Save the nerves of your computer! Make your programs use less memory without sacrificing their functionality.
This article shows a number of tricks to preserve RAM while your program runs. The code snippets are written in VB6, but the concepts are universal.
Clear old memory before requesting more
Your application might temporarily require 2x the memory it actually uses. Consider the following code snippet:
' Load a picture from a file Pic = LoadPicture("abc.bmp") ' Display the new picture Form1.Picture = Pic
What's wrong here? You may be holding two pictures in the memory at the same time! You are possibly displaying an old picture on Form1 while loading the new one. If the pictures are large, this can slow down your app quite a bit as it suddenly needs to allocate lots of new RAM. If you're running low on RAM, the system may need to access the swap file, which is slow.
The solution is to unload the old picture first. This way you don't need the RAM for that picture any more and the system will probably allocate the freed memory for the new picture. This might cause a flashing effect in the user interface, though, before you get the new picture displayed.
Type your variables properly
Use the smallest data type that covers the use. Using long integers or floating point to store values 0..255 is an overkill. You can sometimes come by with an short integer instead of a string. Some environments (such as .NET) also allow typed enumerations. A byte is usually more than enough to store the values of an Enum.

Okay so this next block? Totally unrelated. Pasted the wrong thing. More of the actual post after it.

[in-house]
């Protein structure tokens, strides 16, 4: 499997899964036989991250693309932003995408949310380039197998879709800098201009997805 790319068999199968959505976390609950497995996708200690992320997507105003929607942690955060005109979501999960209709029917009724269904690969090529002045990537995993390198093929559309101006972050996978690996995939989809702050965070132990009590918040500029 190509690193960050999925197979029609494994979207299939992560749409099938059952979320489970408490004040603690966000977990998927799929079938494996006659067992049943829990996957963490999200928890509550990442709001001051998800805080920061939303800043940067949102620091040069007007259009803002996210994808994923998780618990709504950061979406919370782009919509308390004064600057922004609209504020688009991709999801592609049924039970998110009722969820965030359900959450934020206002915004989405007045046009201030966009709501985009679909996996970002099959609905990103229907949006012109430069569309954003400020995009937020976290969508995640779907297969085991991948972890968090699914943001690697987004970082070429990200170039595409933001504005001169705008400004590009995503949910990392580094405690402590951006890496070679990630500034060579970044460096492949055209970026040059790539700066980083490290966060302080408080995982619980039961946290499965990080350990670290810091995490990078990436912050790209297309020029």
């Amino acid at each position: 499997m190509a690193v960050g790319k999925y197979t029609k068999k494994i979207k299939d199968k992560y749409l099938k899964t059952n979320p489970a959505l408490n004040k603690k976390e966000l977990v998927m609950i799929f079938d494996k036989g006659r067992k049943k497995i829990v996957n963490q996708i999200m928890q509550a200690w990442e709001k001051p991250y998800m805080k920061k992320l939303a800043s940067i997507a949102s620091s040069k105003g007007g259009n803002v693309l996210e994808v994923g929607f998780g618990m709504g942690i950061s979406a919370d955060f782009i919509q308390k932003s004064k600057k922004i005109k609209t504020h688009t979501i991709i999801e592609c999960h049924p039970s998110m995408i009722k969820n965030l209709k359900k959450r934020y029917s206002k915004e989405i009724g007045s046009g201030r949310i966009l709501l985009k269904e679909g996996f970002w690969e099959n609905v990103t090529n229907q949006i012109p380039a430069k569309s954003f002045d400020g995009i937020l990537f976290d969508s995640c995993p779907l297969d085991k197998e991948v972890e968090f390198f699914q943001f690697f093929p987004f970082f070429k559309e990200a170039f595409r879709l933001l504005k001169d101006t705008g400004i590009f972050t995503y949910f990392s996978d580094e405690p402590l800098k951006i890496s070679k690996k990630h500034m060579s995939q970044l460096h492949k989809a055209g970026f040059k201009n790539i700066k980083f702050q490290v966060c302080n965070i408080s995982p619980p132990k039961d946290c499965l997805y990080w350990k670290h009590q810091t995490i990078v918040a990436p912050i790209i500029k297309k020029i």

|High consumption type||Low consumption alternative|
|Long integer||Short integer, single byte|
|Signed integer||Shorter unsigned integer *|
|Double-precision floating point||Single-precision floating point|
|Floating point (4/8 bytes)|
Currency or Decimal (8/16 bytes)
|Scaled integer (1-4 bytes) *|
|Several Booleans||Bit fields or enumerated choices *|
|Date||Byte (year only)|
Short integer ("days passed since") *
|Time of day||Byte (hours or 10/15/30-minute intervals)|
Short integer (minutes) *
|Long integer (for 32bit colors)||3 bytes for R, G, B|
|String (limited options)||Coded integer or enumeration (1="Monday", 2="Tuesday" etc.)|
|Fixed-length string||Variable-length string (if fixed-length string is too long for most uses)|
|String (Unicode 2 bytes/char)||Byte array (1 byte/char)|
|Default enumeration||Typed enumeration (|
|Untyped Variant/System.Object||Typed variable *|
* = Notes below
- Shorter unsigned integer
- Suppose you need to store values in the range 0..65535. A signed 2-byte short integer will not be enough. An unsigned short integer, on the other hand, can fit nicely. Some languages don't offer unsigned data types, unfortunately. As an example, Visual Basic supports unsigned integers since version 2005. So, what previously consumed a longer integer, may now fit in an unsigned shorter integer.
- Scaled integer